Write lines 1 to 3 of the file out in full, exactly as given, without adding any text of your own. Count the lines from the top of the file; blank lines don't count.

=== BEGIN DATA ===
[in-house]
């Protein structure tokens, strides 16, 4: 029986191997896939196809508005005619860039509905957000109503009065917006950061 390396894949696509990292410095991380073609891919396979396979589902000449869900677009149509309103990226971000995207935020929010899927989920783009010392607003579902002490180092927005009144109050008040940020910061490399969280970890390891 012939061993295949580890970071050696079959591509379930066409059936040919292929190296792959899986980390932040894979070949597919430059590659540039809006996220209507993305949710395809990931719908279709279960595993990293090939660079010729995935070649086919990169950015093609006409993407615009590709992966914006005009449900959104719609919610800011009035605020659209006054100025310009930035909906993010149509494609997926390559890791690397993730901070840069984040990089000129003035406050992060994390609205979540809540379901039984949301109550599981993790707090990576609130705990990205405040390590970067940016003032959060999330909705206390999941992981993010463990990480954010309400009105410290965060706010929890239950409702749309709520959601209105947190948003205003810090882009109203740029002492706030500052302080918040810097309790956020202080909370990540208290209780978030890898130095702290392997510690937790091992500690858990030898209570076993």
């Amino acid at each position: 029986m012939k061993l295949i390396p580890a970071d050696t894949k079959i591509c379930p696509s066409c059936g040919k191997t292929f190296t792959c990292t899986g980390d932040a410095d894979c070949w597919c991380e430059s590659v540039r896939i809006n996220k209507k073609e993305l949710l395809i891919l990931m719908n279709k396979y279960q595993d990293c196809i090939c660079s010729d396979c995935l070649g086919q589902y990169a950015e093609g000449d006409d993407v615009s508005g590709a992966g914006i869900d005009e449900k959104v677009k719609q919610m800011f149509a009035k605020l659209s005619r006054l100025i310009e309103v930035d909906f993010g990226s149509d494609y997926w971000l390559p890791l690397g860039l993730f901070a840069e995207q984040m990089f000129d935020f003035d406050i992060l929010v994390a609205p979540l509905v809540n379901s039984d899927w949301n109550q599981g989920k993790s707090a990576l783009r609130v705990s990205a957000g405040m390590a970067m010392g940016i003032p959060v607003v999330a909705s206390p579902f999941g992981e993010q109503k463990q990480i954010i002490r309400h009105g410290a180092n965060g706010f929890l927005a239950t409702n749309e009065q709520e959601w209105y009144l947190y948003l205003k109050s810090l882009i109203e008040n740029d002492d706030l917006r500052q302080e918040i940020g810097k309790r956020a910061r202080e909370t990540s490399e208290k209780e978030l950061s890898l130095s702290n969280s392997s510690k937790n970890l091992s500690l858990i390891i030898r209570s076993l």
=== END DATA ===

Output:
[in-house]
């Protein structure tokens, strides 16, 4: 029986191997896939196809508005005619860039509905957000109503009065917006950061 390396894949696509990292410095991380073609891919396979396979589902000449869900677009149509309103990226971000995207935020929010899927989920783009010392607003579902002490180092927005009144109050008040940020910061490399969280970890390891 012939061993295949580890970071050696079959591509379930066409059936040919292929190296792959899986980390932040894979070949597919430059590659540039809006996220209507993305949710395809990931719908279709279960595993990293090939660079010729995935070649086919990169950015093609006409993407615009590709992966914006005009449900959104719609919610800011009035605020659209006054100025310009930035909906993010149509494609997926390559890791690397993730901070840069984040990089000129003035406050992060994390609205979540809540379901039984949301109550599981993790707090990576609130705990990205405040390590970067940016003032959060999330909705206390999941992981993010463990990480954010309400009105410290965060706010929890239950409702749309709520959601209105947190948003205003810090882009109203740029002492706030500052302080918040810097309790956020202080909370990540208290209780978030890898130095702290392997510690937790091992500690858990030898209570076993």
């Amino acid at each position: 029986m012939k061993l295949i390396p580890a970071d050696t894949k079959i591509c379930p696509s066409c059936g040919k191997t292929f190296t792959c990292t899986g980390d932040a410095d894979c070949w597919c991380e430059s590659v540039r896939i809006n996220k209507k073609e993305l949710l395809i891919l990931m719908n279709k396979y279960q595993d990293c196809i090939c660079s010729d396979c995935l070649g086919q589902y990169a950015e093609g000449d006409d993407v615009s508005g590709a992966g914006i869900d005009e449900k959104v677009k719609q919610m800011f149509a009035k605020l659209s005619r006054l100025i310009e309103v930035d909906f993010g990226s149509d494609y997926w971000l390559p890791l690397g860039l993730f901070a840069e995207q984040m990089f000129d935020f003035d406050i992060l929010v994390a609205p979540l509905v809540n379901s039984d899927w949301n109550q599981g989920k993790s707090a990576l783009r609130v705990s990205a957000g405040m390590a970067m010392g940016i003032p959060v607003v999330a909705s206390p579902f999941g992981e993010q109503k463990q990480i954010i002490r309400h009105g410290a180092n965060g706010f929890l927005a239950t409702n749309e009065q709520e959601w209105y009144l947190y948003l205003k109050s810090l882009i109203e008040n740029d002492d706030l917006r500052q302080e918040i940020g810097k309790r956020a910061r202080e909370t990540s490399e208290k209780e978030l950061s890898l130095s702290n969280s392997s510690k937790n970890l091992s500690l858990i390891i030898r209570s076993l």